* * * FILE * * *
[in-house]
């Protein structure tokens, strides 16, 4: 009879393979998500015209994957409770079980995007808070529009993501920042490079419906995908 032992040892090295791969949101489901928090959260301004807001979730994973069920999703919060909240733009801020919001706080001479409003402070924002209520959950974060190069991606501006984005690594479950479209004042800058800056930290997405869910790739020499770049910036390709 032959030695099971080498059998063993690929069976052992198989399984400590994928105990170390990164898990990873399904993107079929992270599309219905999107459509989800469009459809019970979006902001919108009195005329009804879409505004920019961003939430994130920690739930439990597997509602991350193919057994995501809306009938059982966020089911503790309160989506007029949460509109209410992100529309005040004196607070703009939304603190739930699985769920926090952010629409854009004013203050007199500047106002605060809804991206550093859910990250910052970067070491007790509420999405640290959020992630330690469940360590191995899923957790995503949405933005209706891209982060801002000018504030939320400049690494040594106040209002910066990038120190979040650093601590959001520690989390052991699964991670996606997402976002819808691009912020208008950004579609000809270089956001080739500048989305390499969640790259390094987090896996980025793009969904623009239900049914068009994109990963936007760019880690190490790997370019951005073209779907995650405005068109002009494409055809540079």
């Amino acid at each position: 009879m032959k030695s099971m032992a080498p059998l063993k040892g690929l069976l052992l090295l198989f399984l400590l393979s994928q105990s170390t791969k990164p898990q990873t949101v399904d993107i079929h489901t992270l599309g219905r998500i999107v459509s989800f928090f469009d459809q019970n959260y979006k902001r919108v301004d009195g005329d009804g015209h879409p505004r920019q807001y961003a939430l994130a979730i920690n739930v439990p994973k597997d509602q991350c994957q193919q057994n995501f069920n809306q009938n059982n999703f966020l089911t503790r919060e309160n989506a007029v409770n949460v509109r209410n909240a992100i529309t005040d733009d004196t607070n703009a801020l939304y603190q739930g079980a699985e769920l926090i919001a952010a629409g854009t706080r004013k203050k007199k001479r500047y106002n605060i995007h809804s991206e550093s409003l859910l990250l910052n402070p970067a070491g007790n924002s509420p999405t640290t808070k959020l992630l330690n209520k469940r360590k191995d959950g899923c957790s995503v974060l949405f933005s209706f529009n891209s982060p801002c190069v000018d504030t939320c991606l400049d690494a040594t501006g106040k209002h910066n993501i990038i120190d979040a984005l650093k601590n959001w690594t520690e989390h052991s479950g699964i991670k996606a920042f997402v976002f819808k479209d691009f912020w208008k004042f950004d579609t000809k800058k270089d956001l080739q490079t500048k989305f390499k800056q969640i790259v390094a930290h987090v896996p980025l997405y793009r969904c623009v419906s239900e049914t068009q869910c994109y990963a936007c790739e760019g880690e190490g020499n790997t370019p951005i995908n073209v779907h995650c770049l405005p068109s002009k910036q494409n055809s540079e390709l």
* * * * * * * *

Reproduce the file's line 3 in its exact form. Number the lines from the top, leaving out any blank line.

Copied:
């Amino acid at each position: 009879m032959k030695s099971m032992a080498p059998l063993k040892g690929l069976l052992l090295l198989f399984l400590l393979s994928q105990s170390t791969k990164p898990q990873t949101v399904d993107i079929h489901t992270l599309g219905r998500i999107v459509s989800f928090f469009d459809q019970n959260y979006k902001r919108v301004d009195g005329d009804g015209h879409p505004r920019q807001y961003a939430l994130a979730i920690n739930v439990p994973k597997d509602q991350c994957q193919q057994n995501f069920n809306q009938n059982n999703f966020l089911t503790r919060e309160n989506a007029v409770n949460v509109r209410n909240a992100i529309t005040d733009d004196t607070n703009a801020l939304y603190q739930g079980a699985e769920l926090i919001a952010a629409g854009t706080r004013k203050k007199k001479r500047y106002n605060i995007h809804s991206e550093s409003l859910l990250l910052n402070p970067a070491g007790n924002s509420p999405t640290t808070k959020l992630l330690n209520k469940r360590k191995d959950g899923c957790s995503v974060l949405f933005s209706f529009n891209s982060p801002c190069v000018d504030t939320c991606l400049d690494a040594t501006g106040k209002h910066n993501i990038i120190d979040a984005l650093k601590n959001w690594t520690e989390h052991s479950g699964i991670k996606a920042f997402v976002f819808k479209d691009f912020w208008k004042f950004d579609t000809k800058k270089d956001l080739q490079t500048k989305f390499k800056q969640i790259v390094a930290h987090v896996p980025l997405y793009r969904c623009v419906s239900e049914t068009q869910c994109y990963a936007c790739e760019g880690e190490g020499n790997t370019p951005i995908n073209v779907h995650c770049l405005p068109s002009k910036q494409n055809s540079e390709l």